With reference to FIG. 2, there is shown control means 37 but it should be noted, as mentioned earlier, control means 37 in reality would be the computer and control apparatus that one normally finds in refinery-type operations, but for ease of explanation, a simplified block diagram is shown depicting the functions involved. In this regard, signal E1 from analyzer 33 is applied to BTU signal means 100, which derives the BTU content of the waste gas and provides signal E10, corresponding to the derived BTU content, to network means 106.
Limit signal means 109 provides limit signal Ell to network means 106 and 114. Limit signal E11 corresponds to the limit that will be placed on the BTU content as noted earlier. It should be noted that in essence, we are applying the same criteria to the off gas as we are on the waste gas. However, an operator may desire to set a different criteria and if so, there would be just a different limit signal not shown that would provide a limit reference signal to network means 114 instead of signal E1I from limit signal means 109.
In this regard, signal E4 from analyzer 55 is provided to BTU signal means 120 which in turn provide a BTU signal E14 to network means 114.
Network means 106 then determines whether the BTU content of the waste gas is within the limits defined by signal E11 and provides control signals E2 and E3 accordingly. Similarly, network means 114 determines whether the BTU content of the off gas is within the limit defined by signals E1I and provides control signals E5 and E6 accordingly.
|Cited Patent||Filing date||Publication date||Applicant||Title|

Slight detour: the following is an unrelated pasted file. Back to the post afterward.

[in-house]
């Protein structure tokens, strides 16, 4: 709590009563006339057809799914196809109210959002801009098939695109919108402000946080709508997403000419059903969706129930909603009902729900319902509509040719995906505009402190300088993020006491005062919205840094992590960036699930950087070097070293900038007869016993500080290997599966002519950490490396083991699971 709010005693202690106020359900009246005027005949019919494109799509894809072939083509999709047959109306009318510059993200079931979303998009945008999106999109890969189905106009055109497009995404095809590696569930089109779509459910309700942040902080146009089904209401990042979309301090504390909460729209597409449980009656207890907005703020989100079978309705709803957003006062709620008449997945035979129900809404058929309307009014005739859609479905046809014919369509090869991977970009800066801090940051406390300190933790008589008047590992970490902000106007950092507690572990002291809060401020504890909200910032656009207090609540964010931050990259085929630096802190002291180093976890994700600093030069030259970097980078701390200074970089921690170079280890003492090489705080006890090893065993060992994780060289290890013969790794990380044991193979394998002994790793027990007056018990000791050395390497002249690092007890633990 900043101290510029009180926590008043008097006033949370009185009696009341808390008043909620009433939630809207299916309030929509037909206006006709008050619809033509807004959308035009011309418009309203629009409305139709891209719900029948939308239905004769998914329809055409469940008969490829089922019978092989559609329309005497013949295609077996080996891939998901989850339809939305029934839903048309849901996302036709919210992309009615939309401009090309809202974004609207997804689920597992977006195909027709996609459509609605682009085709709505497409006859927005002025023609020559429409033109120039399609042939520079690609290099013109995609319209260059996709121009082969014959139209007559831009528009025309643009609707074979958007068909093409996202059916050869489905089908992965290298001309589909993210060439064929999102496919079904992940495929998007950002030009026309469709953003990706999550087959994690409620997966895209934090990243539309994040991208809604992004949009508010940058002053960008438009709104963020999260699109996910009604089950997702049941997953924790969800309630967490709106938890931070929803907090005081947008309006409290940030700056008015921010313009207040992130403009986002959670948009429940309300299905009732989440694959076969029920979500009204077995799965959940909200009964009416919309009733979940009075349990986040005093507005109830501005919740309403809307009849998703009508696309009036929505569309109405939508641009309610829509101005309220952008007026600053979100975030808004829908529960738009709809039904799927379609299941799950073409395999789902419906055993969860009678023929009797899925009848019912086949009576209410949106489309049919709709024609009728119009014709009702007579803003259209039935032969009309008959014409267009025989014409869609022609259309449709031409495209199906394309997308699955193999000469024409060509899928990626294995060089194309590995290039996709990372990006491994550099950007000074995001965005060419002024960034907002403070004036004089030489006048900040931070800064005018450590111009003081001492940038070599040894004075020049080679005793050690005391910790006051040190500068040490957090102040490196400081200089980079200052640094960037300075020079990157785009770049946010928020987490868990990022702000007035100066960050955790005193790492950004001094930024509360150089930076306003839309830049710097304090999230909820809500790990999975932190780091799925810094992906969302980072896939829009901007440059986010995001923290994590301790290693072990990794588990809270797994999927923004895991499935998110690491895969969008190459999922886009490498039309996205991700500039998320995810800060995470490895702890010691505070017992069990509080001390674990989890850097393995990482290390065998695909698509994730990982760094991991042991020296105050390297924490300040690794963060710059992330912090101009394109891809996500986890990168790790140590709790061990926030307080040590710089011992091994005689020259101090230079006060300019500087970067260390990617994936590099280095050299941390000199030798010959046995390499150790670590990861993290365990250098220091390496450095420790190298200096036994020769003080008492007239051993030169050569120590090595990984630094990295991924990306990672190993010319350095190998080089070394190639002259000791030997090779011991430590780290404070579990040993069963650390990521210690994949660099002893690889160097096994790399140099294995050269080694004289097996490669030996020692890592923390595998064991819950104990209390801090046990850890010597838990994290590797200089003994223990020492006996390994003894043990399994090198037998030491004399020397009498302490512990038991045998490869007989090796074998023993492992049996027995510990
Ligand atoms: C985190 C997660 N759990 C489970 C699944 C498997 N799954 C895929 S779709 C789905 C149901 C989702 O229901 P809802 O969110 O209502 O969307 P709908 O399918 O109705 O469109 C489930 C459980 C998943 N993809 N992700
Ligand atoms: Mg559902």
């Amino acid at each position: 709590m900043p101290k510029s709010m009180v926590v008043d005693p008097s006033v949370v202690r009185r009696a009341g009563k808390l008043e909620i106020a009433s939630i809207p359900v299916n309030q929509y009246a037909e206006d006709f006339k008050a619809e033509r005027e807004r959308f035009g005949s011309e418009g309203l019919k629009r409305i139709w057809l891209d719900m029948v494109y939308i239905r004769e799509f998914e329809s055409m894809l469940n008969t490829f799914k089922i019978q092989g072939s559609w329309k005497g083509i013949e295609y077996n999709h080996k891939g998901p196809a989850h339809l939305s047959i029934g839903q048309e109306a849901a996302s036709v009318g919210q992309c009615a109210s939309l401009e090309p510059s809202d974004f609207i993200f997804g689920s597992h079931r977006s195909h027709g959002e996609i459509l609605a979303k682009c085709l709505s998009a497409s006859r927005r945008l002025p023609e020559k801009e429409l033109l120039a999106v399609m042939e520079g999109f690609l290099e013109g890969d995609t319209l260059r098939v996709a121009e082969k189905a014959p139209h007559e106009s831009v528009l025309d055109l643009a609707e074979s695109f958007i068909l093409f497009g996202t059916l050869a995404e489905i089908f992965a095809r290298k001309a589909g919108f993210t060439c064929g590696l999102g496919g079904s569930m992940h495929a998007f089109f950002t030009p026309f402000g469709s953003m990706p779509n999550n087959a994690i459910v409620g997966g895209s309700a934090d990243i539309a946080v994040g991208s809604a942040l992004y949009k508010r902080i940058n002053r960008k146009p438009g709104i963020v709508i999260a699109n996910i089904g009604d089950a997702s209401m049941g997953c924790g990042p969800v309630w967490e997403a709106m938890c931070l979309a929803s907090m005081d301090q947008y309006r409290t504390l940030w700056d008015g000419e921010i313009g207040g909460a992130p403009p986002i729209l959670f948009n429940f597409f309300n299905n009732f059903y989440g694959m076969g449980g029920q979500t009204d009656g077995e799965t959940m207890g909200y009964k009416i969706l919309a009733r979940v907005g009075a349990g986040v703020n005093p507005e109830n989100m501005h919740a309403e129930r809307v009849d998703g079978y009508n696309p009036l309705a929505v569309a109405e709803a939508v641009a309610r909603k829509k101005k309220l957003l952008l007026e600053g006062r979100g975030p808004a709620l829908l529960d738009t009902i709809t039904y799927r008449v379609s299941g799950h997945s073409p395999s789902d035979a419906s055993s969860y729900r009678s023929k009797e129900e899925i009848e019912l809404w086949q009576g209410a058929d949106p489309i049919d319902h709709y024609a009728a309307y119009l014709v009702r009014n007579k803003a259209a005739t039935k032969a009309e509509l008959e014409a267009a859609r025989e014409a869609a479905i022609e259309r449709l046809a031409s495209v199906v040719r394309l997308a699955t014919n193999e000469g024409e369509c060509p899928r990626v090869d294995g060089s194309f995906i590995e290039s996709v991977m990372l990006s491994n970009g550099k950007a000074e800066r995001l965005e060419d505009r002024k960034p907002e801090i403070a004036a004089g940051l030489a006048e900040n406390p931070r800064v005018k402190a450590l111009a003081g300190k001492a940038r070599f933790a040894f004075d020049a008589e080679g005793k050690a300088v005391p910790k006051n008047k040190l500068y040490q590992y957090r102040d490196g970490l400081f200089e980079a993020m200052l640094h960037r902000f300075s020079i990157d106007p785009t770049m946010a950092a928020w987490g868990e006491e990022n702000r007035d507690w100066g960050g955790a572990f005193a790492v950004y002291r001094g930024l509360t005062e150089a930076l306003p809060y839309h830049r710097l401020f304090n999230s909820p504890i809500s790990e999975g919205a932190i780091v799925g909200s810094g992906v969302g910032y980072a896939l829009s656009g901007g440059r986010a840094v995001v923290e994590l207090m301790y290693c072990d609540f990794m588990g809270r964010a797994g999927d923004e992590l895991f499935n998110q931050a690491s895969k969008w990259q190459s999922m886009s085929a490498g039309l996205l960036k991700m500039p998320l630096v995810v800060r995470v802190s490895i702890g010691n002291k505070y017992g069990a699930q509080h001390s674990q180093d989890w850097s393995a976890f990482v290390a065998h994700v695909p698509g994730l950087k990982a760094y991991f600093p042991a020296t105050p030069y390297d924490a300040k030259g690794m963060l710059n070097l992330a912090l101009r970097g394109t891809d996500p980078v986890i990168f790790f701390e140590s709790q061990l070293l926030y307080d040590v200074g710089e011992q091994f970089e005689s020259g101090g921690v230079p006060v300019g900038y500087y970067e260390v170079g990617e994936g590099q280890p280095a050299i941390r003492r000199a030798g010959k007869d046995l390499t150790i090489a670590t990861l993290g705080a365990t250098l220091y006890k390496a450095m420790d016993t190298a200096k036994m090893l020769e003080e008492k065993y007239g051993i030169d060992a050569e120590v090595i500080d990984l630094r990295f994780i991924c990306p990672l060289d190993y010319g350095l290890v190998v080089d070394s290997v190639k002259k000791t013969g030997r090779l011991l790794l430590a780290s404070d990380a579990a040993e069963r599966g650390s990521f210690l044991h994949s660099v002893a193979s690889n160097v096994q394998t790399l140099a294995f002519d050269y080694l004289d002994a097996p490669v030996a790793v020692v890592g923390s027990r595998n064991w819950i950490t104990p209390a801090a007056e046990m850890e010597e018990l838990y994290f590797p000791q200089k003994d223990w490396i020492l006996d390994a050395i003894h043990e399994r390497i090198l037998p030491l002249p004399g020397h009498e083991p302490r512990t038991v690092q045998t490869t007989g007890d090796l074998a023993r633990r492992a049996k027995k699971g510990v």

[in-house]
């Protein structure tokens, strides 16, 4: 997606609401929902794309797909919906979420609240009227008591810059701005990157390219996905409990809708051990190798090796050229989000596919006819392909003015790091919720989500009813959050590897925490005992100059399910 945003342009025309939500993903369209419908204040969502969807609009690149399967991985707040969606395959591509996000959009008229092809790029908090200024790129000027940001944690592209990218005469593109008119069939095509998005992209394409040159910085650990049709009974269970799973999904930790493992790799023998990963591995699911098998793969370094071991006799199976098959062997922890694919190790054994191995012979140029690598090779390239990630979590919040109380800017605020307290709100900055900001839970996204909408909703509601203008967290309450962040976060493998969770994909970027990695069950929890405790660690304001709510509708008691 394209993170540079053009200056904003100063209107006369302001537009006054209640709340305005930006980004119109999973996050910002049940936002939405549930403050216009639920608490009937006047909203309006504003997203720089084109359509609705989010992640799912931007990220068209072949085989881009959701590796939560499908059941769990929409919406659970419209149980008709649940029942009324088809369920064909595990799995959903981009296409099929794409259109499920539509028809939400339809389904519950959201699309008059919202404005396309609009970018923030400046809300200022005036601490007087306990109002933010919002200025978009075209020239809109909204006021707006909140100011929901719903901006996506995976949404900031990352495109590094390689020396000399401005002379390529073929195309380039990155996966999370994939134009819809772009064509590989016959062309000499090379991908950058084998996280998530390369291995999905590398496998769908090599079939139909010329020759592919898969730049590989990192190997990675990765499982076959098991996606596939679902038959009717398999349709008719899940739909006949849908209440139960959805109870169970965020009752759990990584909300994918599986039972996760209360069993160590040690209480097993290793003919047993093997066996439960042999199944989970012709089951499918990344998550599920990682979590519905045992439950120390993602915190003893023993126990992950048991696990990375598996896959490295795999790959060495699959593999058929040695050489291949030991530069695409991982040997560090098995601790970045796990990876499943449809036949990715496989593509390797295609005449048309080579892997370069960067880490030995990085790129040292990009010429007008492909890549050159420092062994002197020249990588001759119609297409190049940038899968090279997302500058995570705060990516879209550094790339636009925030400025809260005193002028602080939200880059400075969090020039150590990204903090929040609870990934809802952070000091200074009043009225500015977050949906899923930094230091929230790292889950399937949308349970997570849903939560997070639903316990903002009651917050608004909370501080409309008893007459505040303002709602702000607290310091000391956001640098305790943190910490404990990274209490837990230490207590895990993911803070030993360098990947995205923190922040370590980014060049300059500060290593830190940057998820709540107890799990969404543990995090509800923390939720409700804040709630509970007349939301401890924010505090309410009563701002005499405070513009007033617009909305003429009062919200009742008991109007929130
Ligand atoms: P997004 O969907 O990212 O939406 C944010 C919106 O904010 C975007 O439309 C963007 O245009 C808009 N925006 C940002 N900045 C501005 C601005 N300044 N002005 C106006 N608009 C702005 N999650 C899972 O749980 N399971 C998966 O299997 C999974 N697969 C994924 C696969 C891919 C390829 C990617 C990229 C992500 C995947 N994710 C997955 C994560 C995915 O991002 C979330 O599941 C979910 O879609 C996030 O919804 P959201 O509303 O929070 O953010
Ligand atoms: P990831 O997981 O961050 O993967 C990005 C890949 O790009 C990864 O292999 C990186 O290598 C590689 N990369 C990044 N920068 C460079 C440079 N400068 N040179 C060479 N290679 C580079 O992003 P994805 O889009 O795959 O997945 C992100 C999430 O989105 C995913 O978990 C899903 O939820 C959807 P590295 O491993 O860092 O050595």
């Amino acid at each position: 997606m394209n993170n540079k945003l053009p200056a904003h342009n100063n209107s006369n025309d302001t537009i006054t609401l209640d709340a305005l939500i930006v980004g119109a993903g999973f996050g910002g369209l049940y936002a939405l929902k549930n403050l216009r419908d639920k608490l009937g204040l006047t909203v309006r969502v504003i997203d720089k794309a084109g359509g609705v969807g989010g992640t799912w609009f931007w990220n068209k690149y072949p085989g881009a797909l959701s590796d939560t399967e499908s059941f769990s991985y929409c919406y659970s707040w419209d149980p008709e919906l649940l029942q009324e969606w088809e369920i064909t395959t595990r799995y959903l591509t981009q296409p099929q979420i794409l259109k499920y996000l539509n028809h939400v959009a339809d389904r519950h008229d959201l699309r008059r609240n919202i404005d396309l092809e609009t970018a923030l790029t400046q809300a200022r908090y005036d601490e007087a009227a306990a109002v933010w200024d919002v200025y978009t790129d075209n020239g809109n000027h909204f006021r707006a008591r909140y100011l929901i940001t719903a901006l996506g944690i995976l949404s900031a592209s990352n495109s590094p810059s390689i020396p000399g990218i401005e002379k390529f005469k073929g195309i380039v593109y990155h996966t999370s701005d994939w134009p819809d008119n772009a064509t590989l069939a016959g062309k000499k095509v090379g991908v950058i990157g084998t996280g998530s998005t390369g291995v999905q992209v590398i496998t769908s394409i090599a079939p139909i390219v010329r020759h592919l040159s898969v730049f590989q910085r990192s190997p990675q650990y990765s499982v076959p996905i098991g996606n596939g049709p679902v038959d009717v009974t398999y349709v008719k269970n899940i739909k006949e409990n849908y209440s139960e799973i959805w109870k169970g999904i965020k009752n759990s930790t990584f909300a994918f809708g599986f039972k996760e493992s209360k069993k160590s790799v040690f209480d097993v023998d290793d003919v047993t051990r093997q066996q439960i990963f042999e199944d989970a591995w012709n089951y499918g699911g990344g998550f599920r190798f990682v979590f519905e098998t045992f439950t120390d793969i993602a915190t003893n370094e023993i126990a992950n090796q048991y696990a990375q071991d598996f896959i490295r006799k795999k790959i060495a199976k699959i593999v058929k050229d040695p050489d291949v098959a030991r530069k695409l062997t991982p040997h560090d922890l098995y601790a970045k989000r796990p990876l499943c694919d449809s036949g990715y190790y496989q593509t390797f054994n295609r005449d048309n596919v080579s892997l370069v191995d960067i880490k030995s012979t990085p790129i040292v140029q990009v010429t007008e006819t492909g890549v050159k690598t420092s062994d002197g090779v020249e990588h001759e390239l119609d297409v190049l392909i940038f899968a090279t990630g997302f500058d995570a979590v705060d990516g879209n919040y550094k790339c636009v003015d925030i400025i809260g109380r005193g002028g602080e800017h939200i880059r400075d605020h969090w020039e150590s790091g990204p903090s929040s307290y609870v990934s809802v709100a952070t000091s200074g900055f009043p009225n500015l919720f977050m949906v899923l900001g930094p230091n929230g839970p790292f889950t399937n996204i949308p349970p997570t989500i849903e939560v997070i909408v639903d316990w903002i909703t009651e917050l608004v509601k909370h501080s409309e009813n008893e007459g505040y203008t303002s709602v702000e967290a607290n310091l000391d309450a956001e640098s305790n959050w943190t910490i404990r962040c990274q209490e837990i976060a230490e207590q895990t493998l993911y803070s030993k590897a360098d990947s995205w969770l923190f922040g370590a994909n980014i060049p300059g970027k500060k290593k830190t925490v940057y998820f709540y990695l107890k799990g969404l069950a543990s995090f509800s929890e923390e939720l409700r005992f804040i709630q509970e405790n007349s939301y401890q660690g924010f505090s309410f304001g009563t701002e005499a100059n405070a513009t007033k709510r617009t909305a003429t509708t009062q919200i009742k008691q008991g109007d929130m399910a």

|US4369803 *||Jan 28, 1981||Jan 25, 1983||Phillips Petroleum Company||Control of fuel gas blending|
|Citing Patent||Filing date||Publication date||Applicant||Title|
|US6641625||May 2, 2000||Nov 4, 2003||Nuvera Fuel Cells, Inc.||Integrated hydrocarbon reforming system and controls|
|EP0741304A2 *||May 1, 1996||Nov 6, 1996||Varian Associates, Inc.||Reduction of ambient susceptibility perturbations of an NMR spectrometer|
|U.S. Classification||137/3, 137/114, 137/6, 252/373|
|International Classification||G01N33/22, G01R33/44, G01R33/30|
|Cooperative Classification||Y10T137/0329, G01R33/44, G01R33/30, Y10T137/2572, G01N33/225, Y10T137/0346|
|European Classification||G01N33/22C, G01R33/44, G01R33/30|
|Oct 13, 1992||AS||Assignment|
Owner name: TEXACO INC., NEW YORK
Free format text: ASSIGNMENT OF ASSIGNORS INTEREST.;ASSIGNORS:GIAMMATTEO, PAUL J.;TROCINO, RICHARD J.;MARSH, GREGORY;REEL/FRAME:006286/0067
Effective date: 19921002
|Apr 29, 1997||FPAY||Fee payment|
Year of fee payment: 4
|Jun 26, 2001||REMI||Maintenance fee reminder mailed|
|Nov 30, 2001||LAPS||Lapse for failure to pay maintenance fees|
|Feb 5, 2002||FP||Expired due to failure to pay maintenance fee|
Effective date: 20011130